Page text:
• 17 –OH levels; these are useful to diagnose congenital adrenal hyperplasia as a cause of oligomenorrhea.  
  • Overnight dexamethasone suppression test; is done to diagnose Cushing syndrome as a cause of oligomenorrhea, especially if the patient presents with signs of this condition.
  • HbA1C[6]


  • Ultrasound of abdomen and pelvis; it may indicate polycystic ovaries, signs of pelvic inflammation, and ascites.   
  • CT scan is useful with suspicion of adnexal or adrenal masses.  
  • MRI pituitary helps to confirm prolactinoma if prolactin levels increase.  
  • Endocervical swabs are taken if there are signs of pelvic inflammatory disease.

Treatment / Management

Treatment of oligomenorrhea mainly depends on the underlying cause;  

Lifestyle Changes

Oligomenorrhea, when caused by low basal metabolic index and stress levels, can be dealt with behavior modification, diet, psychotherapy, and stress reduction techniques. Anovulation, when caused by obesity, can be managed with weight reduction.  

Hormonal Therapy

Birth control pills are often used to restore the regularity of the menstrual cycle, especially in Polycystic ovarian disease. They are safe to use, especially when the patient does not desire pregnancy.

Treating The Underlying Medical Conditions

If hyperthyroidism is the cause, then it is treated with antithyroid drugs, radioactive iodine or thyroidectomy. If the etiology is Cushing syndrome, then it is treated with medication that blocks excess cortisol overproduction example, ketoconazole, mitotane, and metyrapone. Prolactinomas, if small, can be treated with dopamine agonists example, bromocriptine, and cabergoline.  

Surgical Management

  • Surgery may be necessary in the case of adnexal and adrenal tumors.
  • Thyroidectomy may be necessary for hyperthyroidism.
  • If prolactinoma is large enough to produce compressive symptoms, it may require surgical removal.

Differential Diagnosis


Menarche is the first menstrual cycle in females. Its average age in the USA is 12.5 years. Girls may undergo initial anovulatory cycles that may cause light or irregular mensural flow that becomes regular overtime, which can be confused with oligomenorrhea, where initially women have established regular flow, and it gets lighter later on. 


The irregular bleeding of perimenopause may be confused with oligomenorrhea, but mostly it is associated with accompanying sign and symptoms like hot flashes, vaginal dryness, night sweats, weight gain, mood changes and vaginal pain with intercourse whereas oligomenorrhea due to another medical condition will not be associated with such sign and symptoms.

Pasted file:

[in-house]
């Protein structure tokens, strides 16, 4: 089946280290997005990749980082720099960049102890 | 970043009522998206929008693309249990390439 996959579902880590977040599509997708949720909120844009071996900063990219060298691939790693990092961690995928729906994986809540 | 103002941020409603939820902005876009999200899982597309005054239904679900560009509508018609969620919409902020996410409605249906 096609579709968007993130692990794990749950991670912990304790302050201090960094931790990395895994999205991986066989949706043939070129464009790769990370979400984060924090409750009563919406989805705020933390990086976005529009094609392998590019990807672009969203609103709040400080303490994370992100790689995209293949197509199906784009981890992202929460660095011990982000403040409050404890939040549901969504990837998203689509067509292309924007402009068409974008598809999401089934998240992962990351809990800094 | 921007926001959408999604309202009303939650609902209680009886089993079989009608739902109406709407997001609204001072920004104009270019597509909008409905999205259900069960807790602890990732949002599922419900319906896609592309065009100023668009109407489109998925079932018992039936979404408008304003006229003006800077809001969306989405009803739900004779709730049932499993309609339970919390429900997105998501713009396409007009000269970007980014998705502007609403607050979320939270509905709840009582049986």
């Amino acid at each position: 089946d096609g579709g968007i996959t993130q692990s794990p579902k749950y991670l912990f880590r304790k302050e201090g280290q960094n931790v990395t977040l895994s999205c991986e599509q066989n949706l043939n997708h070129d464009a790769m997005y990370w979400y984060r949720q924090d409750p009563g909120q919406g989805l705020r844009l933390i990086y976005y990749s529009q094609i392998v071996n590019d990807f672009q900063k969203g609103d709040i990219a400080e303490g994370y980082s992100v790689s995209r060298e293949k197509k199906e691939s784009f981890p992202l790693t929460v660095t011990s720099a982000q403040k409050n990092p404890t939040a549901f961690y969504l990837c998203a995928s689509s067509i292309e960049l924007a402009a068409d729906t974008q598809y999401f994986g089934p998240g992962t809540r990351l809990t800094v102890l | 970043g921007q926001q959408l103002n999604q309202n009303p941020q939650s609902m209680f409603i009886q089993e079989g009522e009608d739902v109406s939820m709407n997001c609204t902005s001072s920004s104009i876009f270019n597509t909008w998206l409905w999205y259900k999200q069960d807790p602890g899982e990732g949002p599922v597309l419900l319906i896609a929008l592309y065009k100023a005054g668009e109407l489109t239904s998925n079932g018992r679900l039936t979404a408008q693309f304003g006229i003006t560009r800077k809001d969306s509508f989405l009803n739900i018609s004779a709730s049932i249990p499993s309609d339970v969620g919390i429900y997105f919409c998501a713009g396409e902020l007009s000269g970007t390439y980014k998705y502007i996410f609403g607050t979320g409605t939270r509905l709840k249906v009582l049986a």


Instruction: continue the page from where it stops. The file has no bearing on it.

Irregular Bleeding 

Irregular bleeding may be confused with oligomenorrhea. Irregular bleeding is bleeding between cycles. It may indicate an endometrial polyp in premenopausal women or endometrial cancer in postmenopausal women. 


It is crucial to make sure that cause of a delayed menstrual cycle is not a pregnancy. A pregnancy test is used for this purpose. A pregnancy test checks the urine or blood for a hormone called human chorionic gonadotropin (HCG). 

Pertinent Studies and Ongoing Trials

A small herbal medicine randomized controlled trial for oligomenorrhea and polycystic ovarian disease suggested that the individualized and standardized herbal medicine both have similar profiles in terms of safety and clinical effects in helping menstrual regularity.[16]


Oligomenorrhea itself is not a serious problem, but its underlying cause must be evaluated to avoid infertility. Moreover, if left untreated, it can increase the risk of endometrial hyperplasia and endometrial cancer. 


  • Infertility: Untreated oligomenorrhea can lead to infertility in polycystic ovarian disease and primary ovarian insufficiency due to anovulation, impaired endometrium required for implantation in Asherman syndrome, fibrosis that occur as a result of pelvic inflammatory disease and metabolic derangement that occur in uncontrolled diabetes that makes pregnancy difficult. 
  • Endometrial Hyperplasia: Oligomenorrhea that goes untreated for years can lead to endometrium proliferation and thus resulting in endometrial hyperplasia. 
  • Endometrial Cancer: Endometrial hyperplasia is a precursor for endometrial cancer. Oral contraceptive pills that contain estrogen and progesterone are protective against endometrial cancer. 
  • Osteoporosis: The main source of estrogen in the body is developing ovarian follicle that is lost due to anovulation in oligomenorrhea. This decrease in estrogen leads to osteoporosis. 
  • Cardiovascular Problems: Estrogen is cardioprotective. Lack of estrogen due to anovulation leads to increase risk of myocardial ischemia. 
  • Neuropsychiatric Complications: Anxiety, hallucination, delusion are psychiatric problems. Neurologic symptoms are involuntary movements in face and lips, anorexia, and asthenia.

Deterrence and Patient Education